People erected makeshift sidewalk shrines Monday at the spots where several of the victims were shot and also paid their respects by standing outside the hospitals where the bodies were being released to families.

In Dawei, a small city in southeastern Myanmar where an estimated five people were killed Sunday, the number of protesters on the streets Monday was lower than usual. Marchers there split into smaller groups, parading through the city to the applause of bystanders who also made the three-finger salutes adopted by the resistance movement to show their support.

Confirming the deaths of protesters has been difficult amid the chaos and general lack of news from official sources, especially in areas outside Yangon, Mandalay and Naypyitaw. But in many cases, there was evidence posted online such as videos of shootings, photos of bullet casings collected afterwards and gruesome pictures of bodies.

In a statement published Monday in the state-run Global New Light of Myanmar newspaper, Myanmar’s Foreign Ministry declared that the junta “is exercising utmost restraint to avoid the use of force in managing the violent protests systematically, in accordance with domestic and international laws in order to keep minimum casualties.”

But U.N. Secretary-General Antonio Guterres strongly condemned the crackdown, calling the use of lethal force against peaceful protesters and arbitrary arrests “unacceptable,” and expressed serious concern at the increase in deaths and serious injuries, said U.N. spokesperson Stephane Dujarric.

“What the world is watching in Myanmar is outrageous and unacceptable,” the U.N.’s independent expert on human rights in Myanmar, Tom Andrews, said in a separate statement. “Words of condemnation are necessary and welcome but insufficient. The world must act. We must all act.”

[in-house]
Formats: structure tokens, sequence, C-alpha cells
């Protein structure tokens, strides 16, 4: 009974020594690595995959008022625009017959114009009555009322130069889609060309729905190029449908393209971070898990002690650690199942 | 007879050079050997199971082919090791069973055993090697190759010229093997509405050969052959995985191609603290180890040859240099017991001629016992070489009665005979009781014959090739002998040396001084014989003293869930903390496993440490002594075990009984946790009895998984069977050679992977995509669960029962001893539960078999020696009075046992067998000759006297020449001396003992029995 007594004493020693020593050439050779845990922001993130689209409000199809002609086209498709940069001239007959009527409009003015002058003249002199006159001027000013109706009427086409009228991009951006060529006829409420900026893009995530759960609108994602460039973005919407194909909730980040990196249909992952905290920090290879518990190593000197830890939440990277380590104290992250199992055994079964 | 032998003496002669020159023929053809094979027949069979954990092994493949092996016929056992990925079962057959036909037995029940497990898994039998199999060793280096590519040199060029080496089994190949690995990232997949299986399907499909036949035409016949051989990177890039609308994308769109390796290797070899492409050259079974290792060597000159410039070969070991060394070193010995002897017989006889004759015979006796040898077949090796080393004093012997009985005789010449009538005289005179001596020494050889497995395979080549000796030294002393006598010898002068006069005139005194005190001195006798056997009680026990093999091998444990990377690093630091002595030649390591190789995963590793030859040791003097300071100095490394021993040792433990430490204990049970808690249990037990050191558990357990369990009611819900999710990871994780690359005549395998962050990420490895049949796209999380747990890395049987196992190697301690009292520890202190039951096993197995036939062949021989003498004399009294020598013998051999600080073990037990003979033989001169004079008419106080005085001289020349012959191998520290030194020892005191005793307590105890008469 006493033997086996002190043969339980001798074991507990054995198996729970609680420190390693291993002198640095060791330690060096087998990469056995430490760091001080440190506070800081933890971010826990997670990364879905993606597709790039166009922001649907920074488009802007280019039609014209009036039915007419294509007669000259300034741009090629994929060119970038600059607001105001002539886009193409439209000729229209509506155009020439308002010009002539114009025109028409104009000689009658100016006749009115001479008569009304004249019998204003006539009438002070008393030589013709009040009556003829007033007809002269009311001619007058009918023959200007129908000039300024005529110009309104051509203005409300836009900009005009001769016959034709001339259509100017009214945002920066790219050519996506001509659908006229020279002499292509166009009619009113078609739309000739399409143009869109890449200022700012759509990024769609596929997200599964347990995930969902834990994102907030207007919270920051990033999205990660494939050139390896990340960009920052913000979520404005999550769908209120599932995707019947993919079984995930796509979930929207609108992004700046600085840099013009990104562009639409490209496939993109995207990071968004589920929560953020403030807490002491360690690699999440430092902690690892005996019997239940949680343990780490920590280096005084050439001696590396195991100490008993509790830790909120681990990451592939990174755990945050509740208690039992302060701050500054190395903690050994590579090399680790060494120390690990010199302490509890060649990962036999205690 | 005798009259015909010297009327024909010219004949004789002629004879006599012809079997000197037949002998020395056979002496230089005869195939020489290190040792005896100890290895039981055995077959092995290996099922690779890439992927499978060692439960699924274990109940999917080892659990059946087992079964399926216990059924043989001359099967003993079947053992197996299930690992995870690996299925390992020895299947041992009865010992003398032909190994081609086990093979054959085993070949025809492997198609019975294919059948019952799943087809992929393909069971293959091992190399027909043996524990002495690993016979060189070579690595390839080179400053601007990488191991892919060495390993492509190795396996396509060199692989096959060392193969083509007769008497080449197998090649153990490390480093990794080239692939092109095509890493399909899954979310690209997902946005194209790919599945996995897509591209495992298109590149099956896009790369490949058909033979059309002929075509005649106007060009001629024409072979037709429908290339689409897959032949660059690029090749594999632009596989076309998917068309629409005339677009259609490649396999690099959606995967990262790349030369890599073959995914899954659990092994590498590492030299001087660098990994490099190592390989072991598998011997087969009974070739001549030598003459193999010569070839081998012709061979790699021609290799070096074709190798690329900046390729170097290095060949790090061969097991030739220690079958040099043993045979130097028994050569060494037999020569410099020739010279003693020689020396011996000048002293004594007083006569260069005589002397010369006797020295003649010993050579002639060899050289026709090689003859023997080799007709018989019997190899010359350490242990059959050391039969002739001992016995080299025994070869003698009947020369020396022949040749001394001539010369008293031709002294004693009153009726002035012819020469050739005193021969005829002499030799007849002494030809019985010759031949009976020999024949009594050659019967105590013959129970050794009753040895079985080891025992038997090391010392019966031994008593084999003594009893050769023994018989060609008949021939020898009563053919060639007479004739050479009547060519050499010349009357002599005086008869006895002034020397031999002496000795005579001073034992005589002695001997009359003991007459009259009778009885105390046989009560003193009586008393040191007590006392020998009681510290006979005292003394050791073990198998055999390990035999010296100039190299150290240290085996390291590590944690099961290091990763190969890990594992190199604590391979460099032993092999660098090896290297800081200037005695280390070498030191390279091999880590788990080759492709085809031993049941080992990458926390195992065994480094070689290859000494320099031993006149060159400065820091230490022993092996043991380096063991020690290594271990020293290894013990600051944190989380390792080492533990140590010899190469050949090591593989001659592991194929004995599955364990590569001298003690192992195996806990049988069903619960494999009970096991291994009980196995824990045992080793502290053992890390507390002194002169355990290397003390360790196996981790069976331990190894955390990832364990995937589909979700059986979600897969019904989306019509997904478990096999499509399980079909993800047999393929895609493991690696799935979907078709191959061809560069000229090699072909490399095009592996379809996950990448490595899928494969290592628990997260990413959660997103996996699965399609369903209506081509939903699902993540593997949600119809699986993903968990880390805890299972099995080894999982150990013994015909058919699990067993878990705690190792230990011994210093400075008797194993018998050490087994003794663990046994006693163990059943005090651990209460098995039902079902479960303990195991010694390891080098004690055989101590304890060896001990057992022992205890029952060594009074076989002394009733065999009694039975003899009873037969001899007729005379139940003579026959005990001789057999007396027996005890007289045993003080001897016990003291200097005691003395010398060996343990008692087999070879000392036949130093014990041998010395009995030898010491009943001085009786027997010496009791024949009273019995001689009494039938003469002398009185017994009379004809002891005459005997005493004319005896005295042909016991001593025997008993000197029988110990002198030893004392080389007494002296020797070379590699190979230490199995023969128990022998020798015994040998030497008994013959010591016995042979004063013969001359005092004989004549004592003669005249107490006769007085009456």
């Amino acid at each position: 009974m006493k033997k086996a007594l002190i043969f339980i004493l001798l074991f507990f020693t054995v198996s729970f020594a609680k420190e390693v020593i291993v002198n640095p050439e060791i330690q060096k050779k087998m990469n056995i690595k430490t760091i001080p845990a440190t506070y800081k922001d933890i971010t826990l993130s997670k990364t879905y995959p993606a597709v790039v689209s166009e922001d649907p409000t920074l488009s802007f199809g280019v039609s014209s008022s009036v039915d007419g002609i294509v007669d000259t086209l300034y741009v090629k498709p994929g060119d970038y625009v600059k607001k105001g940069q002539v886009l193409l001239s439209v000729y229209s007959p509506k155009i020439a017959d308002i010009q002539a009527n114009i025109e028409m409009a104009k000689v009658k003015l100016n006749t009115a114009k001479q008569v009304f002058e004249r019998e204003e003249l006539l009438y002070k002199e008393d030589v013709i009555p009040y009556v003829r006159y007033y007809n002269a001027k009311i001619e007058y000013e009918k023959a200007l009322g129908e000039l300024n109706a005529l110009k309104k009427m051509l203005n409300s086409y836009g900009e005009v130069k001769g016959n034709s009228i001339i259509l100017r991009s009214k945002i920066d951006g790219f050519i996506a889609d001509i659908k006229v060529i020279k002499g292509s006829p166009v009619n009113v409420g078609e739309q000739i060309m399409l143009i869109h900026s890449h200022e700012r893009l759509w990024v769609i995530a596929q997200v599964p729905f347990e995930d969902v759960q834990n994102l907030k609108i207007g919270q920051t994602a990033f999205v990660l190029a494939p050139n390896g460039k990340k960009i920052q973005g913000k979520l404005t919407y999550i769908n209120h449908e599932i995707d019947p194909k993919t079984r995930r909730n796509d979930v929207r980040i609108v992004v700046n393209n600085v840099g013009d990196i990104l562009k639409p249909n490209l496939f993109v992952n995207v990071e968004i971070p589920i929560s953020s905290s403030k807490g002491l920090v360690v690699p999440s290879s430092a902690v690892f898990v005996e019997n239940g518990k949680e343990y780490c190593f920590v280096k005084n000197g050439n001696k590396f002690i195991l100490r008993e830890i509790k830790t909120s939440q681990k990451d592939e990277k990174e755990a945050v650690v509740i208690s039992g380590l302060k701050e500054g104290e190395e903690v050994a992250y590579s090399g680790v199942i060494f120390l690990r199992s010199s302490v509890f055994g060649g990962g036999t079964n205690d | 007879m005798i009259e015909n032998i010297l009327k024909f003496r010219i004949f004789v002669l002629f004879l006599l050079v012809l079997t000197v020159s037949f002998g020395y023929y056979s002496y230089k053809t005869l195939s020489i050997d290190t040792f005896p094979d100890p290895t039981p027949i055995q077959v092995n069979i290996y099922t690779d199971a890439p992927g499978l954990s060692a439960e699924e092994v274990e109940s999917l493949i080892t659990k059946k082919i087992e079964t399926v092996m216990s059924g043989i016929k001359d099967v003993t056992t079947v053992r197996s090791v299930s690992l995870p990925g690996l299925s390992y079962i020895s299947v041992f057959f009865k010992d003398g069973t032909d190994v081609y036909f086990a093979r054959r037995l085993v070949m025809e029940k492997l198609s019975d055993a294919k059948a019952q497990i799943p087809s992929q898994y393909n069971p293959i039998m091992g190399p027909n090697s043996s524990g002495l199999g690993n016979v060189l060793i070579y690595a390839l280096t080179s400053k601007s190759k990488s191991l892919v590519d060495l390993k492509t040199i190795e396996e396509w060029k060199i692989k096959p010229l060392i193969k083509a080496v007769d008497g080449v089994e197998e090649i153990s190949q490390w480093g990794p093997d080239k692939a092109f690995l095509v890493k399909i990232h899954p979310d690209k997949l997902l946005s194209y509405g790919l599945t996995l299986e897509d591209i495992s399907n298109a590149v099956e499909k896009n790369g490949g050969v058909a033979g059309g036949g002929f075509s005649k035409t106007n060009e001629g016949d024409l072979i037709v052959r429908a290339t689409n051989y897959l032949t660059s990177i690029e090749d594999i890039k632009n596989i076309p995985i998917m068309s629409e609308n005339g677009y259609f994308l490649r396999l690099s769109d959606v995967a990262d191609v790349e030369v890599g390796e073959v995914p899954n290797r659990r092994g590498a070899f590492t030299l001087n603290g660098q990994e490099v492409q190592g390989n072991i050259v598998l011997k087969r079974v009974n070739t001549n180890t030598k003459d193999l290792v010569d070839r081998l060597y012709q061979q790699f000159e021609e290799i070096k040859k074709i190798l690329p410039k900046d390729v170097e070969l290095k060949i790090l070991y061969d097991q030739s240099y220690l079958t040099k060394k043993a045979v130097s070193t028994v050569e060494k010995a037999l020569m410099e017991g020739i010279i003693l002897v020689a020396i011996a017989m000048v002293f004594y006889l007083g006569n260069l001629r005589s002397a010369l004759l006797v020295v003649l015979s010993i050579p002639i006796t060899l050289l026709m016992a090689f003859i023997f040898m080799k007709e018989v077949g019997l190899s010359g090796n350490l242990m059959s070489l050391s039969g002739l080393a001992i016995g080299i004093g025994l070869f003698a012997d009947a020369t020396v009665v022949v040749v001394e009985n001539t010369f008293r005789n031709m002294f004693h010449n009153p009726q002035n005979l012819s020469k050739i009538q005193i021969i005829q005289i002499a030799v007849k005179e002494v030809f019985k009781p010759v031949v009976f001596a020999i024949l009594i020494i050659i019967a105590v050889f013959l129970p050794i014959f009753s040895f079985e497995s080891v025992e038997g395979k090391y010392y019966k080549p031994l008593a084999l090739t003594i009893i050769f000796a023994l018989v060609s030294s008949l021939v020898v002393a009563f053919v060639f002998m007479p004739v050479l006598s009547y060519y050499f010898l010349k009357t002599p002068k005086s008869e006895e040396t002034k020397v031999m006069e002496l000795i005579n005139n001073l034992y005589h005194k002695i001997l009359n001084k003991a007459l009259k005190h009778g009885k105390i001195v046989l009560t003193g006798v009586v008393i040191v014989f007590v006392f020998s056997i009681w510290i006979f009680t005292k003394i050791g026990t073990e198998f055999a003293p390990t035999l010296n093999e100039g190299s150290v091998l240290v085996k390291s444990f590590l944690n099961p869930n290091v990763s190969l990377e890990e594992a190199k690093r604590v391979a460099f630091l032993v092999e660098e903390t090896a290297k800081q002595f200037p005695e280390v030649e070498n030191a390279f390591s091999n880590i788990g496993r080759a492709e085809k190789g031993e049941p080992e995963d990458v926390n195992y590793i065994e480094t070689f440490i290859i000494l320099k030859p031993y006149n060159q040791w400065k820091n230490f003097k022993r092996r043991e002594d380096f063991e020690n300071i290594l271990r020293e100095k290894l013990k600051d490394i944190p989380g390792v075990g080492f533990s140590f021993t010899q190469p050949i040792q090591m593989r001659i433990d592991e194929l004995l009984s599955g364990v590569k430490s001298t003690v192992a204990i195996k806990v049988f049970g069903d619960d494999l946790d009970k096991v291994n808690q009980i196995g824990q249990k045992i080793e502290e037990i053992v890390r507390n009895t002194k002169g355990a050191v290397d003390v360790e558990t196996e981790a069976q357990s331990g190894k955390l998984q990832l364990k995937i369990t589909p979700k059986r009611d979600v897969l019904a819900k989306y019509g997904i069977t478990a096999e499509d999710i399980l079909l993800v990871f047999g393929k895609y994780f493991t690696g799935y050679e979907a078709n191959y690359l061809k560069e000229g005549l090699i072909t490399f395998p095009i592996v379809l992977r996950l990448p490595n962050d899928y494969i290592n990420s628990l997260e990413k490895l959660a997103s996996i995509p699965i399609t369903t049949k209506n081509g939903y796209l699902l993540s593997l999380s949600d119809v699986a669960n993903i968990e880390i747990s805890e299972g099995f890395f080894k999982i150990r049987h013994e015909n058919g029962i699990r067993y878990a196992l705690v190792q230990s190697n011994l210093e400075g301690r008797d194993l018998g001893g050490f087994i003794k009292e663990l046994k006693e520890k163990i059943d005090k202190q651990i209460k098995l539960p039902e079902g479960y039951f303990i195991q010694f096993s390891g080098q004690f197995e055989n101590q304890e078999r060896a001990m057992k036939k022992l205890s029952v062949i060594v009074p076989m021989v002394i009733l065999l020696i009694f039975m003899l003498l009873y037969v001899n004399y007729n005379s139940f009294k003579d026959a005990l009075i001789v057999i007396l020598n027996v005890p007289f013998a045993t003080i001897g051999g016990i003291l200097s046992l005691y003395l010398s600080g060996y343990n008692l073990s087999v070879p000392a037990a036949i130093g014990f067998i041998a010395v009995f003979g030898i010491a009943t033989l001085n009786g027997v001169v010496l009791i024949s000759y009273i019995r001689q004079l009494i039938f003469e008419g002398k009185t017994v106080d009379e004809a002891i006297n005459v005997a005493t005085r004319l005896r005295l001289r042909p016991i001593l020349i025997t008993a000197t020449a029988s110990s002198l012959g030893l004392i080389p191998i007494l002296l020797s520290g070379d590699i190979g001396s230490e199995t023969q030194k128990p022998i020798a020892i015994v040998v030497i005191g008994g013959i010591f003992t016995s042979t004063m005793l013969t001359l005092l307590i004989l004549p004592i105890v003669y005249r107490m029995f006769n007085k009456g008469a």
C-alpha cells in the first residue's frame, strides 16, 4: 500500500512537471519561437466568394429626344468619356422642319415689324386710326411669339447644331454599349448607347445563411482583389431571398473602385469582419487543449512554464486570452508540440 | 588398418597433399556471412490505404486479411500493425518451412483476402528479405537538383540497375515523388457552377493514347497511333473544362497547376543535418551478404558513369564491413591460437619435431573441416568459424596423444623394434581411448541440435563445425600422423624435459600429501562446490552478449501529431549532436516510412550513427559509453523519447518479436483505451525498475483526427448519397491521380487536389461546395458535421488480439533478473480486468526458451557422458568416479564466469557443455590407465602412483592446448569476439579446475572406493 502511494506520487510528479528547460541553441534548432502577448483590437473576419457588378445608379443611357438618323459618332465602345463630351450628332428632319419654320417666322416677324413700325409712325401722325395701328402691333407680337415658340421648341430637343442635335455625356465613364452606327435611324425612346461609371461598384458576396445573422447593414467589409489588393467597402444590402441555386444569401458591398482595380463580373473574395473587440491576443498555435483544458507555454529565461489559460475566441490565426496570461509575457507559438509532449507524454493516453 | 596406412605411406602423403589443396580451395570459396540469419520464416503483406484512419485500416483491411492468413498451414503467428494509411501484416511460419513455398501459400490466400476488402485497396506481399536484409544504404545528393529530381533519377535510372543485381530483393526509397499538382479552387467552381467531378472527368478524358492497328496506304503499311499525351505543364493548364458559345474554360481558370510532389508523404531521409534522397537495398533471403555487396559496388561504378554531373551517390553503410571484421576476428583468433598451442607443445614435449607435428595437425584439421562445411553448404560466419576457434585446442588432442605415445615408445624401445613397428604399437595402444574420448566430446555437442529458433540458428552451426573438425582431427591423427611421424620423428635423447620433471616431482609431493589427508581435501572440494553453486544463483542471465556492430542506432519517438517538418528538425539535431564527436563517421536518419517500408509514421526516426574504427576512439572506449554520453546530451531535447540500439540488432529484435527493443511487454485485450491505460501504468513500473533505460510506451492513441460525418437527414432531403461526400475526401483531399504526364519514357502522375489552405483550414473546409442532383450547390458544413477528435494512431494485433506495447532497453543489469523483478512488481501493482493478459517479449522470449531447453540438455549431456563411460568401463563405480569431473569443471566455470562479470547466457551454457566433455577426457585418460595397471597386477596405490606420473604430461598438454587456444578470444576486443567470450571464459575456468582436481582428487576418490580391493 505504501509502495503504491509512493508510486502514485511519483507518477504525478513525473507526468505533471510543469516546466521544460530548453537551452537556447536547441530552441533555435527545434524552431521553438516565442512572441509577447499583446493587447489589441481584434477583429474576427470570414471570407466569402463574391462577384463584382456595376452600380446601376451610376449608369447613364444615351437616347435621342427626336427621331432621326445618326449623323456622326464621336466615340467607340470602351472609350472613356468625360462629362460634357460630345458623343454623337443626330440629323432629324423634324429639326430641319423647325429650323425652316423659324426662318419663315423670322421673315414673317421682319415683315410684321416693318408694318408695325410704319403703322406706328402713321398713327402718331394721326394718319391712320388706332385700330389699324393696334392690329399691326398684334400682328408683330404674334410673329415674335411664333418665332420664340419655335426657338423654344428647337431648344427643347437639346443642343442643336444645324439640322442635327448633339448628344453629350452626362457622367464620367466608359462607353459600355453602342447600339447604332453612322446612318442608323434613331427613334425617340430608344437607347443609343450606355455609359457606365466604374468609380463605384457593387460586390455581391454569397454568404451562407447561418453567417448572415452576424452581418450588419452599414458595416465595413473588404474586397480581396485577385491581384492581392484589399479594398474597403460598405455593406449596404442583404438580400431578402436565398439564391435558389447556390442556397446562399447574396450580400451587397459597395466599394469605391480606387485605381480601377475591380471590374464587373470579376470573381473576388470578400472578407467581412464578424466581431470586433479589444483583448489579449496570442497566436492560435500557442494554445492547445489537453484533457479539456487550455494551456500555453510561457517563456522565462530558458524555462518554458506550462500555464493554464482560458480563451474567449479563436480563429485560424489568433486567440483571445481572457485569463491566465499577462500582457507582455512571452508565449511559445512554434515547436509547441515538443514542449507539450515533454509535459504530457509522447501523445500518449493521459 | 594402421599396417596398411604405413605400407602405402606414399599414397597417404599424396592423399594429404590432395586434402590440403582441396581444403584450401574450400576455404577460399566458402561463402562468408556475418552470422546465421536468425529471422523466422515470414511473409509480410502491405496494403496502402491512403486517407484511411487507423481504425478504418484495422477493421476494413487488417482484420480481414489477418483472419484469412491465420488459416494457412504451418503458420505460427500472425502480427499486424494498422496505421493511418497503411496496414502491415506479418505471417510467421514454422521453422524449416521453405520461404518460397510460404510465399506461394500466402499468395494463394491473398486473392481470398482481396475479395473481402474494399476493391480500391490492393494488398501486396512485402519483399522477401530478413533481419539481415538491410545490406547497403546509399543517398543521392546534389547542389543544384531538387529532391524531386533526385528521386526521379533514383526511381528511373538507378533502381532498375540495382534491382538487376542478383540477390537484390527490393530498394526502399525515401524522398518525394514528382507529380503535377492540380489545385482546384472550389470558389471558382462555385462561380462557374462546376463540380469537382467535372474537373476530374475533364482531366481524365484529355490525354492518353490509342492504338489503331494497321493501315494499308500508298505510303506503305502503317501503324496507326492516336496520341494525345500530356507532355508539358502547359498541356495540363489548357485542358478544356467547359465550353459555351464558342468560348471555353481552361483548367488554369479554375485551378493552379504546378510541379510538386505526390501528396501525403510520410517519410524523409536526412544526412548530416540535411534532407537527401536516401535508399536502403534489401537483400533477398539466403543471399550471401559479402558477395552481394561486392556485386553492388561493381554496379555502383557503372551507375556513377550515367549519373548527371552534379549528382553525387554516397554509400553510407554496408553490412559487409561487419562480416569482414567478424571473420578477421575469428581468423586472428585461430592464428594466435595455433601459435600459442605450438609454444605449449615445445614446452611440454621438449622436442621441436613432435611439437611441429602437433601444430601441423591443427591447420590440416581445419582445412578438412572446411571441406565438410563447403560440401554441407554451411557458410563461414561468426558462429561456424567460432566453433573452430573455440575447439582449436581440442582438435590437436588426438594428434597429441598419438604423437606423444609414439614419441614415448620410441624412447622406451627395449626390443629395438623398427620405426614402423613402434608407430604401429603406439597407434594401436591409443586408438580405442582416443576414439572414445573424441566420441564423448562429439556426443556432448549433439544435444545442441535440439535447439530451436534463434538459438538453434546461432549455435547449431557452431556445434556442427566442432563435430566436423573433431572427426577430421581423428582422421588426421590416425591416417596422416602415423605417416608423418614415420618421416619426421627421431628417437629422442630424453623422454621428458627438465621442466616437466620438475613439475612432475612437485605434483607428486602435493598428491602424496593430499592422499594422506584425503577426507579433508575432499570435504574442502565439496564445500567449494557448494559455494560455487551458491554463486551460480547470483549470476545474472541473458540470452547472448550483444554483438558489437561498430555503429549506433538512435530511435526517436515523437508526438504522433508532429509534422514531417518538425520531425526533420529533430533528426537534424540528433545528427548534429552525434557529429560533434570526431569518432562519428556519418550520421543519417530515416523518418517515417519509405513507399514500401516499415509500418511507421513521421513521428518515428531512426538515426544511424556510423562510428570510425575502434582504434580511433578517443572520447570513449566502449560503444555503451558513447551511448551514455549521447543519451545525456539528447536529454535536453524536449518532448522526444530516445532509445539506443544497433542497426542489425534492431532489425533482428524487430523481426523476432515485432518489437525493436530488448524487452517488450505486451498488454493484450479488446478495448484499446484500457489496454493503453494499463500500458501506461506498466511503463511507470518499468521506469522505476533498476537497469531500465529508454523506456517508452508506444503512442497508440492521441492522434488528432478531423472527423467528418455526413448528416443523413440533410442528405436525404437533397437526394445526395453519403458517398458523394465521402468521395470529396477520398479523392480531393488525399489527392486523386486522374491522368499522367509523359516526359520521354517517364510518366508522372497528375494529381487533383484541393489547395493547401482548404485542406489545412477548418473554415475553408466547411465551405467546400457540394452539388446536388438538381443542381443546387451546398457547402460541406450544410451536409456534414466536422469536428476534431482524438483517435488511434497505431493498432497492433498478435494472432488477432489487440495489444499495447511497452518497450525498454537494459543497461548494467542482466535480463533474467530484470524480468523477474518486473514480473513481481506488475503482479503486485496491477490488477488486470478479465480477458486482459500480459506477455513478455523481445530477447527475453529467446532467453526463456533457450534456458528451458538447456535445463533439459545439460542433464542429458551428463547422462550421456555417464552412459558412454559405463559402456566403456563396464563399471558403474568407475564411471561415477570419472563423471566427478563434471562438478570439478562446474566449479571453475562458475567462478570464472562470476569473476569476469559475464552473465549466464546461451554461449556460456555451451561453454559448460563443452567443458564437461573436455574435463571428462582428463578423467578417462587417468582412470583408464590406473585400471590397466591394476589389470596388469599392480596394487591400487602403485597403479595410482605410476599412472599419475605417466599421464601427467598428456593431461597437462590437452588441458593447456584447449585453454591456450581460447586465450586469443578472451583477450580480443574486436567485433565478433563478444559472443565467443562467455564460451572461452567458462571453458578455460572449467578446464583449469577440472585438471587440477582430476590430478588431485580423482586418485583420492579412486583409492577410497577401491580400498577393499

He proposed that countries could institute a global embargo on the sale of arms to Myanmar, “tough targeted and coordinated sanctions” against those responsible for the coup, the crackdown and other rights abuses, and sanctions against the business interests of the military.

Social media posts from Myanmar have increasingly urged the international community to invoke the doctrine of the “responsibility to protect” to intervene directly to restrain the junta.

Any kind of coordinated measures, however, would be difficult to implement as two permanent members of the U.N. Security Council, China and Russia, would almost certainly veto them on the basis of being opposed to interference in the internal affairs of other countries.

In Washington, White House National Security Adviser Jake Sullivan issued a statement saying the U.S. is “alarmed” by the violence and stands in solidarity with Myanmar‘s people, “who continue to bravely voice their aspirations for democracy, rule of law, and respect for human rights.”

Washington has imposed sanctions on Myanmar because of the coup, and Sullivan said it would “impose further costs on those responsible,” promising details “in the coming days.”

Security forces began employing rougher tactics on Saturday, taking preemptive action to break up protests and make mass arrests. Many of those detained were taken to Insein Prison in Yangon’s northern outskirts, historically notorious for holding political prisoners.

Among the arrests made Sunday, the independent Assistance Association for Political Prisoners was able to identify about 270 people, bringing to 1,132 the total number of people the group has confirmed being arrested, charged or sentenced since the coup.

An AP journalist was taken into police custody on Saturday morning while providing news coverage of the protests. The journalist, Thein Zaw, remains in police custody.

The AP called for his immediate release.

“Independent journalists must be allowed to freely and safely report the news without fear of retribution. AP decries in the strongest terms the arbitrary detention of Thein Zaw,” said Ian Phillips, the AP’s vice president for international news. The Foreign Correspondents’ Club of Myanmar also condemned the arrest.